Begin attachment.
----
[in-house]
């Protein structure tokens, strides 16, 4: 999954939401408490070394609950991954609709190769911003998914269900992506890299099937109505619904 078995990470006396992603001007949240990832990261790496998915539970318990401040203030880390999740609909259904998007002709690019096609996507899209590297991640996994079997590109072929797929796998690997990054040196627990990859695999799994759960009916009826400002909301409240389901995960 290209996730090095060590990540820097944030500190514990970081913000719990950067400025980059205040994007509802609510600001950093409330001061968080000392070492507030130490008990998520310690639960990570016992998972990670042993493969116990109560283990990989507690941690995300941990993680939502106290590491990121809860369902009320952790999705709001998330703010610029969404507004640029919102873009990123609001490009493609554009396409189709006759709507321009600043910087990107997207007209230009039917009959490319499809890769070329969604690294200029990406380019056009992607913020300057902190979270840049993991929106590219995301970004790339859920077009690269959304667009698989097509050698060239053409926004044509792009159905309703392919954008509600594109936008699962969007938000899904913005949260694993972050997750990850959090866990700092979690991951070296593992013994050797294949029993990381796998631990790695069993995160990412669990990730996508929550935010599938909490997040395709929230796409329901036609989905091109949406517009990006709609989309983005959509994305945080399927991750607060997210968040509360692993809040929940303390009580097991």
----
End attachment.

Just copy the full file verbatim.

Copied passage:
[in-house]
């Protein structure tokens, strides 16, 4: 999954939401408490070394609950991954609709190769911003998914269900992506890299099937109505619904 078995990470006396992603001007949240990832990261790496998915539970318990401040203030880390999740609909259904998007002709690019096609996507899209590297991640996994079997590109072929797929796998690997990054040196627990990859695999799994759960009916009826400002909301409240389901995960 290209996730090095060590990540820097944030500190514990970081913000719990950067400025980059205040994007509802609510600001950093409330001061968080000392070492507030130490008990998520310690639960990570016992998972990670042993493969116990109560283990990989507690941690995300941990993680939502106290590491990121809860369902009320952790999705709001998330703010610029969404507004640029919102873009990123609001490009493609554009396409189709006759709507321009600043910087990107997207007209230009039917009959490319499809890769070329969604690294200029990406380019056009992607913020300057902190979270840049993991929106590219995301970004790339859920077009690269959304667009698989097509050698060239053409926004044509792009159905309703392919954008509600594109936008699962969007938000899904913005949260694993972050997750990850959090866990700092979690991951070296593992013994050797294949029993990381796998631990790695069993995160990412669990990730996508929550935010599938909490997040395709929230796409329901036609989905091109949406517009990006709609989309983005959509994305945080399927991750607060997210968040509360692993809040929940303390009580097991």